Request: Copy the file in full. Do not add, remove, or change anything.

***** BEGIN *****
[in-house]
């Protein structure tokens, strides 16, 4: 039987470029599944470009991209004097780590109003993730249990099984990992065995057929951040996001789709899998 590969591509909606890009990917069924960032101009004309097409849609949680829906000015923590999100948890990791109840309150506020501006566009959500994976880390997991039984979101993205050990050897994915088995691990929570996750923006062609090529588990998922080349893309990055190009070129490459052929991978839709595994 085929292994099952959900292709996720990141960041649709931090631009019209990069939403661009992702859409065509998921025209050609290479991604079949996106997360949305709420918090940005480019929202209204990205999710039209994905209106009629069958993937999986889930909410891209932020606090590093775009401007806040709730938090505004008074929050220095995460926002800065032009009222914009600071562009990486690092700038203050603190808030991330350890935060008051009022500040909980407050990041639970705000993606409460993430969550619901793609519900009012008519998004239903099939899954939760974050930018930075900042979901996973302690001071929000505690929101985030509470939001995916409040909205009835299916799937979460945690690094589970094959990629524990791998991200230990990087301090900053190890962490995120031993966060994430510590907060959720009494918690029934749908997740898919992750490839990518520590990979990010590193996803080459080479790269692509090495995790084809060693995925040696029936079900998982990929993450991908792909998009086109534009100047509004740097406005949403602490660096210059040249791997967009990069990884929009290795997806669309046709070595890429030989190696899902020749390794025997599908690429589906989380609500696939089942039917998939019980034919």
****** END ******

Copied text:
[in-house]
């Protein structure tokens, strides 16, 4: 039987470029599944470009991209004097780590109003993730249990099984990992065995057929951040996001789709899998 590969591509909606890009990917069924960032101009004309097409849609949680829906000015923590999100948890990791109840309150506020501006566009959500994976880390997991039984979101993205050990050897994915088995691990929570996750923006062609090529588990998922080349893309990055190009070129490459052929991978839709595994 085929292994099952959900292709996720990141960041649709931090631009019209990069939403661009992702859409065509998921025209050609290479991604079949996106997360949305709420918090940005480019929202209204990205999710039209994905209106009629069958993937999986889930909410891209932020606090590093775009401007806040709730938090505004008074929050220095995460926002800065032009009222914009600071562009990486690092700038203050603190808030991330350890935060008051009022500040909980407050990041639970705000993606409460993430969550619901793609519900009012008519998004239903099939899954939760974050930018930075900042979901996973302690001071929000505690929101985030509470939001995916409040909205009835299916799937979460945690690094589970094959990629524990791998991200230990990087301090900053190890962490995120031993966060994430510590907060959720009494918690029934749908997740898919992750490839990518520590990979990010590193996803080459080479790269692509090495995790084809060693995925040696029936079900998982990929993450991908792909998009086109534009100047509004740097406005949403602490660096210059040249791997967009990069990884929009290795997806669309046709070595890429030989190696899902020749390794025997599908690429589906989380609500696939089942039917998939019980034919």